New Jersey authorizes hemp but gives no timetable and few details

(This story has been updated to provide more details on the recreational marijuana measure before the New Jersey Legislature.)

In a new state statute authorizing hemp production, New Jersey has directed agriculture authorities to promote the plant “to the maximum extent permitted by federal law.”

But the Garden State provided few details on what that means.

The law, signed last week by New Jersey Gov. Phil Murphy, calls hemp a “lucrative cash crop” and says that researching the plant could “greatly aid farmers seeking to grow hemp for the first time.”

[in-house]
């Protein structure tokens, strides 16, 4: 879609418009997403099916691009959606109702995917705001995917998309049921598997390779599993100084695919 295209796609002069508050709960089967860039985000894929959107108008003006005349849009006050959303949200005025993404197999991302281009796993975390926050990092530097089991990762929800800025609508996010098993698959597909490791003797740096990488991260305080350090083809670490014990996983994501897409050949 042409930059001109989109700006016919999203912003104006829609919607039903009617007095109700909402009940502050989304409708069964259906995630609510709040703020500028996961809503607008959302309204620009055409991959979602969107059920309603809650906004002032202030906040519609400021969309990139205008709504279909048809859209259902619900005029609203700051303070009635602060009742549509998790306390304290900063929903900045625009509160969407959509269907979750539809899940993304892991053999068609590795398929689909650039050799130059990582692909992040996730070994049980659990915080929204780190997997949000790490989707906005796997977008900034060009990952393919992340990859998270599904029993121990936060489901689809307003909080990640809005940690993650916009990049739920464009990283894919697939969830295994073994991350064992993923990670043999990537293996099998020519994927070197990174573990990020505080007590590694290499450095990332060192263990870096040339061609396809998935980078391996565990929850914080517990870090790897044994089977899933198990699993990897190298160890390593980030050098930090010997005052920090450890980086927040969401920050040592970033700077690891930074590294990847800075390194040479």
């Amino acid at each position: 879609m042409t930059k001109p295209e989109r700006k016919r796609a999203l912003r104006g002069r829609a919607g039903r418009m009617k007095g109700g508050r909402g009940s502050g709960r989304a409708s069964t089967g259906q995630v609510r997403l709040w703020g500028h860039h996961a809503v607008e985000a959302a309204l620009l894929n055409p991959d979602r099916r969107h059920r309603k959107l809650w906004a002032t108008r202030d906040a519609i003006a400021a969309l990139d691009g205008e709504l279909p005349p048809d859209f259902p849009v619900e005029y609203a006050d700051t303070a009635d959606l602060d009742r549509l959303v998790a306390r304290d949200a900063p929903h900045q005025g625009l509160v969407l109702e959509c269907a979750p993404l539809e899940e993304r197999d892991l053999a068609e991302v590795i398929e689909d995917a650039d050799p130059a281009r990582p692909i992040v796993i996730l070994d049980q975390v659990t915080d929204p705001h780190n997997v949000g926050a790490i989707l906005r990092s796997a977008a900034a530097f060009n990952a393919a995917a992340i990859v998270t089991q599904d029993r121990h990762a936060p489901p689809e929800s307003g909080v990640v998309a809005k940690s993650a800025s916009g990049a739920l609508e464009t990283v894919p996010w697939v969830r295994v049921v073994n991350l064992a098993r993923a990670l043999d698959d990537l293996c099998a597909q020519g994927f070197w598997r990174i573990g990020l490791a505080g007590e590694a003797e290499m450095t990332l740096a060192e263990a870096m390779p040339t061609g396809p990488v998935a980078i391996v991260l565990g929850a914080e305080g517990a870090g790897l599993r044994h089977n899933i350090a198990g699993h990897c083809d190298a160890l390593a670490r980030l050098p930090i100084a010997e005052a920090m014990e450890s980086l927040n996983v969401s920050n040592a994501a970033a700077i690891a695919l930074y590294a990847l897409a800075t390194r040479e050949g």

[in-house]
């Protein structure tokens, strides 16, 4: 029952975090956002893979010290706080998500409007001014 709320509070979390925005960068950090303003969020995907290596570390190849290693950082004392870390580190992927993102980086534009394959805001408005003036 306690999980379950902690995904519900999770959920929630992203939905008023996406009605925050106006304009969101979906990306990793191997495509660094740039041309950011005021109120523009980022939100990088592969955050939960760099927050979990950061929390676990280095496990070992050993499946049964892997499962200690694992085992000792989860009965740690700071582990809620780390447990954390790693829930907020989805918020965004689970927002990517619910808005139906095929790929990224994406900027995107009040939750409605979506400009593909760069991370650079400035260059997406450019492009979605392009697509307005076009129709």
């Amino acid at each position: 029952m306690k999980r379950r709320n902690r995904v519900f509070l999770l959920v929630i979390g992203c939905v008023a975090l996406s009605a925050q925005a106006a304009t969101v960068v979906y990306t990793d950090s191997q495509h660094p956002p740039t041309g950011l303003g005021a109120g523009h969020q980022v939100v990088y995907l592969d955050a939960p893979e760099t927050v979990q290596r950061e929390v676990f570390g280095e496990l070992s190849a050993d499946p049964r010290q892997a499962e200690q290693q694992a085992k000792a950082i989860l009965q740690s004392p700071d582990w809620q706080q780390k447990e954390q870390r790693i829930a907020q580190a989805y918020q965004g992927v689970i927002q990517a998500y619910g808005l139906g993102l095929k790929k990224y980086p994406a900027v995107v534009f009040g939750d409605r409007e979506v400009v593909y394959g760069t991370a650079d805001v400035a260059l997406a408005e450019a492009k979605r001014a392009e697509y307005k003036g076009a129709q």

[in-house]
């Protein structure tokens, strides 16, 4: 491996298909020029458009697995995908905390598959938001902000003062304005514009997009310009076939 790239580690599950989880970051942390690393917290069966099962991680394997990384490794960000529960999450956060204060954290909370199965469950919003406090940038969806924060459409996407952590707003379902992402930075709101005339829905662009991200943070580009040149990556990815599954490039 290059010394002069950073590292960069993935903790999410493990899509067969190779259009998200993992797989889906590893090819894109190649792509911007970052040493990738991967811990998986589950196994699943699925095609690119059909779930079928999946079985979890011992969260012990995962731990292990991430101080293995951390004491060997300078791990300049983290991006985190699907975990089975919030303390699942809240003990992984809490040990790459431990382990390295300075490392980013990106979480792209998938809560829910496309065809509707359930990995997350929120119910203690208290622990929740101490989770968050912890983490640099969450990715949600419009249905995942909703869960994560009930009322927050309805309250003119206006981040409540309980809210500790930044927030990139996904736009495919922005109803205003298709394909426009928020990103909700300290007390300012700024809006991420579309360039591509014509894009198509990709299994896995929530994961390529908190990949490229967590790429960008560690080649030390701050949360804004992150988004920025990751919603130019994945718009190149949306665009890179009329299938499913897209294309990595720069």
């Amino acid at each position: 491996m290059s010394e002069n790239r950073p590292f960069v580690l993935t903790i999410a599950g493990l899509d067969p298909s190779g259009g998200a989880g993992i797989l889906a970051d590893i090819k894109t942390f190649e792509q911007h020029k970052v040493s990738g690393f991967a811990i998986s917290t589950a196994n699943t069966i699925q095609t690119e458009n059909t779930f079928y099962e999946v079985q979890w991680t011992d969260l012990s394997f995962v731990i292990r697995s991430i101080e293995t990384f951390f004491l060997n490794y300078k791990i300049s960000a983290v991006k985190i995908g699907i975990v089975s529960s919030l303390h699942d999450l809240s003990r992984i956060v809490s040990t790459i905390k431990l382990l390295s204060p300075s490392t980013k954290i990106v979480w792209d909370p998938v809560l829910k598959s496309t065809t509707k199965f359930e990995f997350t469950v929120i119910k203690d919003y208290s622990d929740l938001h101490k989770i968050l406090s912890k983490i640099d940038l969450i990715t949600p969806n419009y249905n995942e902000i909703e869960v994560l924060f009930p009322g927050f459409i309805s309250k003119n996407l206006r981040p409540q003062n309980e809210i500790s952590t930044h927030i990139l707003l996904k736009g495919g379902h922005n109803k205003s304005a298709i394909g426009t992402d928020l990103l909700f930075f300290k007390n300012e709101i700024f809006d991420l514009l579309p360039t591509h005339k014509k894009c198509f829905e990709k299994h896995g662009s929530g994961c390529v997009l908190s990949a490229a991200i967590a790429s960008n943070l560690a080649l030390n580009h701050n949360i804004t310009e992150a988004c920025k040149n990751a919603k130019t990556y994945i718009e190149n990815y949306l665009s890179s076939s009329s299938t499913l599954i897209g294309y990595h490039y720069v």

The state Department of Agriculture has been charged with establishing rules and fees for potential hemp farmers, but no deadline for doing so has been set.

And the law is missing some key details, including:

  • Whether hemp can be sold or just researched.
  • Who can grow hemp.
  • Whether hemp can be grown for CBD production or just for “textiles, construction materials and foodstuffs.”

The law also leaves THC-testing procedures and potential background-check requirements to the New Jersey agriculture department.

The hemp law was signed just days before Democrats in the state Legislature unveiled plans to authorize recreational marijuana.

Lawmakers have proposed setting up a five-person cannabis commission and taxing cannabis sales at 12%.

Murphy has called for a marijuana legalization bill by the end of the year.

New Jersey is the 42nd state to authorize hemp production.